What are the different disciplines within Tools Engineering?
The Tools team at Infinity Ward doesn’t mandate that people choose and only focus on one discipline. Instead, it’s meant to help identify which areas of tools development that team members find most gratifying. There are frequent opportunities to do work in a discipline that might be outside your comfort zone. Domain knowledge is deep within each discipline, so knowing/learning/changing which discipline is most interesting to a team member can help ensure that they stay happy and focused.
Content Editing Workflow
Content editor work focuses on the traditional Windows desktop style application engineering. This development is two-fold:
- Constant auditing and pursuing high quality and efficient user-experience of the content editing tools
- Improving the state of the underlying software architecture of those content editing tools
Skills and Concepts:
- User experience auditing and content creator communication/feedback
- User interface toolkits (such as Qt, wxWidgets, WPF, WinForms, FLTK, IMGUI, etc…)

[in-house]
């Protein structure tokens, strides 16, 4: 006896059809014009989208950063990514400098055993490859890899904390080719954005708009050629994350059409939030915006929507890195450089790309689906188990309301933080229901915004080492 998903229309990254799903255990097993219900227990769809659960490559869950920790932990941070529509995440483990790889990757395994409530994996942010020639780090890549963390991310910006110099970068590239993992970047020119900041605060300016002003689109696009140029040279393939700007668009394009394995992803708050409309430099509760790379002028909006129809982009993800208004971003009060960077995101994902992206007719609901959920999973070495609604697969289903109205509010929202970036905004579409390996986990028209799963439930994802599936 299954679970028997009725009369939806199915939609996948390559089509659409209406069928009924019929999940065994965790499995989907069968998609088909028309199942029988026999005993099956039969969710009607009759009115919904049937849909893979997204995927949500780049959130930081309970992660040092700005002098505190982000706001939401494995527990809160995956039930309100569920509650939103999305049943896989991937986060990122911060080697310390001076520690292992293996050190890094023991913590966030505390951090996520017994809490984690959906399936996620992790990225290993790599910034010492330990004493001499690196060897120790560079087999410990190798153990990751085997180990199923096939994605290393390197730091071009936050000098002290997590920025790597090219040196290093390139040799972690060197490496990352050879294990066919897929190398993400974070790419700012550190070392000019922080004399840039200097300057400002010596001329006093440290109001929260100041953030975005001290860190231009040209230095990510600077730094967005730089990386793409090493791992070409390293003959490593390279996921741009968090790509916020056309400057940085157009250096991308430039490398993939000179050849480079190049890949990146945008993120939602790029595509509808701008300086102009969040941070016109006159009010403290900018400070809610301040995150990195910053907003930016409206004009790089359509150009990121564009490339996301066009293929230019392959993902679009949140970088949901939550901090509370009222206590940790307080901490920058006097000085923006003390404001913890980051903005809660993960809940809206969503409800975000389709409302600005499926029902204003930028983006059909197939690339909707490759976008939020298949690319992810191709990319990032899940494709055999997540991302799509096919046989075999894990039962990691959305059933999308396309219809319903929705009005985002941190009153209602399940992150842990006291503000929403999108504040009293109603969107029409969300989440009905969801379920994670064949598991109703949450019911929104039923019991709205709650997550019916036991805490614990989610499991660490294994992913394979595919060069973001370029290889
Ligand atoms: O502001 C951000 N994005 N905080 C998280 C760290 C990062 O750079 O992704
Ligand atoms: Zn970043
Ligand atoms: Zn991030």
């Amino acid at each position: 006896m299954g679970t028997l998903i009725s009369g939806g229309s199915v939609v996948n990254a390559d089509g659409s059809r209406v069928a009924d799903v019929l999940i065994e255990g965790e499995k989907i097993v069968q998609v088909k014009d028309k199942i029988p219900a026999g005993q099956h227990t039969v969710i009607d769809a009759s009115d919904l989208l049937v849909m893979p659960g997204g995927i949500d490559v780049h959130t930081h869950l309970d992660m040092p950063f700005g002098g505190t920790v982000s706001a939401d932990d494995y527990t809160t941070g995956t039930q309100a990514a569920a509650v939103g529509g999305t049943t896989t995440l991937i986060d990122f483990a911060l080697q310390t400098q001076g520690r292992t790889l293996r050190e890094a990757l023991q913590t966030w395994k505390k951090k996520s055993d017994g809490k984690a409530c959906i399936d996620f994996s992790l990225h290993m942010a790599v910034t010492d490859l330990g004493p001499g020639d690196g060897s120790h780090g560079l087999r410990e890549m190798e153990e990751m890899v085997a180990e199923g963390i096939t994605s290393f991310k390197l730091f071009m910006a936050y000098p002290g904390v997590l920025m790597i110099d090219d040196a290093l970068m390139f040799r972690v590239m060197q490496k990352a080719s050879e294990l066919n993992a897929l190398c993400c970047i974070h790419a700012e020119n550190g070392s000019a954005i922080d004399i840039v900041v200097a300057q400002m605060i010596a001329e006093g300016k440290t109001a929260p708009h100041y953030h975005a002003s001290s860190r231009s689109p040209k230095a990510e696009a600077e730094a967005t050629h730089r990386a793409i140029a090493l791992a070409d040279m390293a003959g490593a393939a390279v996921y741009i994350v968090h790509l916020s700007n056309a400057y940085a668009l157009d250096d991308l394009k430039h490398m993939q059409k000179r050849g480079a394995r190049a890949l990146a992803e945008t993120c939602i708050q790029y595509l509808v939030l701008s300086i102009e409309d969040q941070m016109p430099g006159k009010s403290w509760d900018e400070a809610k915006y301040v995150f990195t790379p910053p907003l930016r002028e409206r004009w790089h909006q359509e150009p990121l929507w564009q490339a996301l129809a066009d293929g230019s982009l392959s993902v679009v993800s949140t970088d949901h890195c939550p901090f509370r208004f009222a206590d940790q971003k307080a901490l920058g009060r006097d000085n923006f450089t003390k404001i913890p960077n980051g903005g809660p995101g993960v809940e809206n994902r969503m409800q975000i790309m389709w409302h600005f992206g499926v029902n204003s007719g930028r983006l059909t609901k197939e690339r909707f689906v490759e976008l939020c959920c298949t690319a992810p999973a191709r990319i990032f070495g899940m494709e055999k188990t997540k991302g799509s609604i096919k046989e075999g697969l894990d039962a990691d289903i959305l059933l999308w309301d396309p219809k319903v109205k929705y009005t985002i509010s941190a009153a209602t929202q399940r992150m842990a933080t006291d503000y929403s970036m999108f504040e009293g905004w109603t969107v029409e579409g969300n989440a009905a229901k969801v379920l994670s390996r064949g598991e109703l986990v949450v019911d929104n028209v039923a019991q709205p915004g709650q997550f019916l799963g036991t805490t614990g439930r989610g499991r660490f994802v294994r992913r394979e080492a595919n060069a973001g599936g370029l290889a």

- Document formats (such as XML, JSON, YAML, etc…)
- Revision control integration (such as Perforce, Plastic SCM, etc…)
- File system watchers and document hot-reloading
- Interprocess communication and shared object synchronization
Content Build Pipeline
Content build pipeline work focuses on the asset pipeline and all its data processing technology. The build pipeline is the collective noun for all of the tools that process data into the form that is loadable by the game (both the development version of the game as well as the final version that goes on the disc).
Skills and Concepts:
- Build systems (such as Make, MSBuild, Jam, FASTbuild, Ninja, etc…)
- Dependency analysis (modification time, checksum)
- Pipeline auditing for iteration throughput
- Parallelism and concurrency
- Global optimization